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‘Lacking in scientific rigour’: Damning verdict of Seismic Blasting Plan

photo by Tom Swinnen.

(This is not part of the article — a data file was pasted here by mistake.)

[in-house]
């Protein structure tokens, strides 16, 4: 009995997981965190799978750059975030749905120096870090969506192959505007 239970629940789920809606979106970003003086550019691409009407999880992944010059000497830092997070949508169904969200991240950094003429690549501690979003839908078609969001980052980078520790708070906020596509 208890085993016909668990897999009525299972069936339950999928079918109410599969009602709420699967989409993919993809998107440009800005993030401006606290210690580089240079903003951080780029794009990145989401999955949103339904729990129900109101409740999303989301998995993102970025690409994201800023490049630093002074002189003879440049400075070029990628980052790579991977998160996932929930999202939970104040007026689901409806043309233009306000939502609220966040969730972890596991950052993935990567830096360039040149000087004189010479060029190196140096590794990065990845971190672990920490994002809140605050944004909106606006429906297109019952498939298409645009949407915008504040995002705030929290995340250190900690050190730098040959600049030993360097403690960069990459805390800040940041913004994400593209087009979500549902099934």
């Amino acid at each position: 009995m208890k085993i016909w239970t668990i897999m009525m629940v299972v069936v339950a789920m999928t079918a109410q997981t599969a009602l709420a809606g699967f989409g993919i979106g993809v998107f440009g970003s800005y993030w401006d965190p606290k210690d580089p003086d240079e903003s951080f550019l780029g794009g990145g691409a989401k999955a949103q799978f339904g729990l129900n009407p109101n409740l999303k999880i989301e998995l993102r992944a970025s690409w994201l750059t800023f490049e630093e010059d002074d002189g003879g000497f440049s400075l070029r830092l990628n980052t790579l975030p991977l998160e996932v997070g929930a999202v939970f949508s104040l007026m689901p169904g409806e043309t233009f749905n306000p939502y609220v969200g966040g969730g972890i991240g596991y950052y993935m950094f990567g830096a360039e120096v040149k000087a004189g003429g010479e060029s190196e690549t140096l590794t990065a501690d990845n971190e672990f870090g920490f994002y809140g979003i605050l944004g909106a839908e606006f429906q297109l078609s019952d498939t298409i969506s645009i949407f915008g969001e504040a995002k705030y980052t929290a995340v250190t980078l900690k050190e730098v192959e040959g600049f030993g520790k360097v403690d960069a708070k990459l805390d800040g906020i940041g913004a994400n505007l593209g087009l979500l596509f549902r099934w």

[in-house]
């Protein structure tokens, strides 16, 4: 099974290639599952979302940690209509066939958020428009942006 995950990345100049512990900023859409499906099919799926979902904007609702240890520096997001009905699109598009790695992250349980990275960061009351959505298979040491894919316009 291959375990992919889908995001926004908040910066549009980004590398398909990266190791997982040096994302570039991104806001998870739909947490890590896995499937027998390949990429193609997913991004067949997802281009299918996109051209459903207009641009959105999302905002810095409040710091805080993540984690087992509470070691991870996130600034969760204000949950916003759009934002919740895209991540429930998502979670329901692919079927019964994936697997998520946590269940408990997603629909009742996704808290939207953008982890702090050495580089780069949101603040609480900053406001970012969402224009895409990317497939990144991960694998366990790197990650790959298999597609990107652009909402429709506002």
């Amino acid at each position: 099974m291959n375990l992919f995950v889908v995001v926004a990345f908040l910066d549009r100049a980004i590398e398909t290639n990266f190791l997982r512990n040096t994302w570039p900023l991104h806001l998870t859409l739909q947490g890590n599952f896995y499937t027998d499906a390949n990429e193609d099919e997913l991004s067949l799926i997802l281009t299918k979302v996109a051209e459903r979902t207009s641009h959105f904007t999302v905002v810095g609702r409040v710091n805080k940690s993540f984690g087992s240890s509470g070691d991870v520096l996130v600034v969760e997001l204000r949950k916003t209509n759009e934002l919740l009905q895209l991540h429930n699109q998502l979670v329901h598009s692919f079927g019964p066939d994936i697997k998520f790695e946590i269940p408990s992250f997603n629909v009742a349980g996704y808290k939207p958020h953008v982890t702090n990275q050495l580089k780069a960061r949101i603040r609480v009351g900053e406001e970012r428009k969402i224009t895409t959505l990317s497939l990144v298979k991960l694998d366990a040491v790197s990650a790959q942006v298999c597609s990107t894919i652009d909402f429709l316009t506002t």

Radiation Free Lakeland – Nuclear Free Local Authorities joint media release, 27 June 2022. For immediate use ‘Lacking in scientific rigour’: Damning verdict of marine expert on Nuclear Waste Services seismic testing plan Radiation Free Lakeland (RFL) and the Nuclear Free LocalAuthorities (NFLA) have announced the publication of a report by a renowned marine expert which is highly critical of Nuclear Waste Services’ (NWS) proposal to carry out a seismic survey in the Irish Sea to further a plan for an offshore nuclear waste dump. The report, ‘The West of Copeland Acoustic Airgun Survey Proposal: A critical analysis Review Briefing’, was commissioned by Radiation Free Lakeland and supported wholly through financial contributions made by members of the public concerned about the harm that could be caused to marine life by seismic testing. The report was written by Tim Deere-Jones, a highly-regarded marine radioactivity and pollution researcher and consultant who has been working independently in this field since 1983. The NWS, an operating division of the Nuclear Decommissioning Authority, is responsible for finding a site for a so-called Geological Disposal Facility, either below ground or beneath the seabed. This nuclear waste dump will be filled with the toxic radioactive waste that is the legacy of Britain’s seven decades of the civil nuclear power production; much of it will remain radioactive for many tens of thousands of years. Three search areas in Cumbria, falling within the local authority areas of Allerdale and Copeland and offshore up to 22kms, are under consideration. Seismic testing will enable NWS to determine if the geology beneath the bed of the Irish Sea is suitable to host a repository for the nuclear waste. This involves firing blasts of sound from air guns below the waves every 10 seconds for four weeks or longer. This sound penetrates under the ocean floor to help scientists discover more about the suitability of the geology to store nuclear waste. Seismic testing can seriously impair the health of marine life, which in the Irish Sea includes whales, dolphins, porpoises, and seals, but some scientific reports also suggest that even tiny shellfish and plankton can be adversely impacted, hazarding the whole marine ecosystem. NWS have claimed an exemption from the requirement to seek a Marine Licence from the MMO citing their survey as furthering ‘scientific research’ and in so doing have prevented public analysis of their proposals or commentary from academics and marine welfare organisations. Mr Tim Deere-Jones’ report contests that the survey is in fact an activity that requires licensing as it is in furtherance of a commercial enterprise rather than to further the pursuit of science; that the documentation submitted by NWS to the MMO when seeking their exemption is selective when quoting from the existing body of scientific research and is ‘lacking in scientific rigour’; and that there are other unintrusive ways to conduct the survey that will leave marine life unharmed. A summary of some of the key points follows: NWS have adopted a very secretive approach. In citing an exemption, NWS has avoided public consultation, peer consultation (with academics, marine wildlife groups, government agencies across Irish Sea), and the public disclosure of documents. These documents were only revealed after FOI requests from Radiation Free Lakeland and the NFLA.